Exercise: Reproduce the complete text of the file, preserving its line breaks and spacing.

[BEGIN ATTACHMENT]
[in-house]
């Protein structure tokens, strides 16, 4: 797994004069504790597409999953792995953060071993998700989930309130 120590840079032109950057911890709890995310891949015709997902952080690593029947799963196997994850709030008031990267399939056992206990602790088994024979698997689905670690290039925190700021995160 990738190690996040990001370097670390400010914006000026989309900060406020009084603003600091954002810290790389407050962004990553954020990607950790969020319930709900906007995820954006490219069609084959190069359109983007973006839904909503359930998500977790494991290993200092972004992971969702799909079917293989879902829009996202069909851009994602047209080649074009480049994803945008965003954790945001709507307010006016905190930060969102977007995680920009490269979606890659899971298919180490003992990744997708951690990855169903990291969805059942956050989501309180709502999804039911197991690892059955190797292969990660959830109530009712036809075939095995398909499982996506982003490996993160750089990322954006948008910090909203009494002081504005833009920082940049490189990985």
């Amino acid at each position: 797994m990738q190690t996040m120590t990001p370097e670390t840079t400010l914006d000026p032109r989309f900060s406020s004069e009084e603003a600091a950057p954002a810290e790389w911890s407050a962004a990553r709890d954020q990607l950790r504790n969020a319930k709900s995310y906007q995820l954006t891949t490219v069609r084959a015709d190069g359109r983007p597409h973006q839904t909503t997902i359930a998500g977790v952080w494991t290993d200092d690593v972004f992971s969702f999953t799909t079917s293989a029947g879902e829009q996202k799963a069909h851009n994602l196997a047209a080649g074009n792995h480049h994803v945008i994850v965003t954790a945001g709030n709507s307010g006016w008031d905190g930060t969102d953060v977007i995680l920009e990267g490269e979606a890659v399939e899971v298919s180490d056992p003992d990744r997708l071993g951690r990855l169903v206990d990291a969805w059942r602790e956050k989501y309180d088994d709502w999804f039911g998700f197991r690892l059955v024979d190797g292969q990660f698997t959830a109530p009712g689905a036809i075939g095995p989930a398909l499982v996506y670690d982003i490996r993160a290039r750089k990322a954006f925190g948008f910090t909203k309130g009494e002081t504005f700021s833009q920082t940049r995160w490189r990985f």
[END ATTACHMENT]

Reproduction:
[in-house]
């Protein structure tokens, strides 16, 4: 797994004069504790597409999953792995953060071993998700989930309130 120590840079032109950057911890709890995310891949015709997902952080690593029947799963196997994850709030008031990267399939056992206990602790088994024979698997689905670690290039925190700021995160 990738190690996040990001370097670390400010914006000026989309900060406020009084603003600091954002810290790389407050962004990553954020990607950790969020319930709900906007995820954006490219069609084959190069359109983007973006839904909503359930998500977790494991290993200092972004992971969702799909079917293989879902829009996202069909851009994602047209080649074009480049994803945008965003954790945001709507307010006016905190930060969102977007995680920009490269979606890659899971298919180490003992990744997708951690990855169903990291969805059942956050989501309180709502999804039911197991690892059955190797292969990660959830109530009712036809075939095995398909499982996506982003490996993160750089990322954006948008910090909203009494002081504005833009920082940049490189990985």
């Amino acid at each position: 797994m990738q190690t996040m120590t990001p370097e670390t840079t400010l914006d000026p032109r989309f900060s406020s004069e009084e603003a600091a950057p954002a810290e790389w911890s407050a962004a990553r709890d954020q990607l950790r504790n969020a319930k709900s995310y906007q995820l954006t891949t490219v069609r084959a015709d190069g359109r983007p597409h973006q839904t909503t997902i359930a998500g977790v952080w494991t290993d200092d690593v972004f992971s969702f999953t799909t079917s293989a029947g879902e829009q996202k799963a069909h851009n994602l196997a047209a080649g074009n792995h480049h994803v945008i994850v965003t954790a945001g709030n709507s307010g006016w008031d905190g930060t969102d953060v977007i995680l920009e990267g490269e979606a890659v399939e899971v298919s180490d056992p003992d990744r997708l071993g951690r990855l169903v206990d990291a969805w059942r602790e956050k989501y309180d088994d709502w999804f039911g998700f197991r690892l059955v024979d190797g292969q990660f698997t959830a109530p009712g689905a036809i075939g095995p989930a398909l499982v996506y670690d982003i490996r993160a290039r750089k990322a954006f925190g948008f910090t909203k309130g009494e002081t504005f700021s833009q920082t940049r995160w490189r990985f």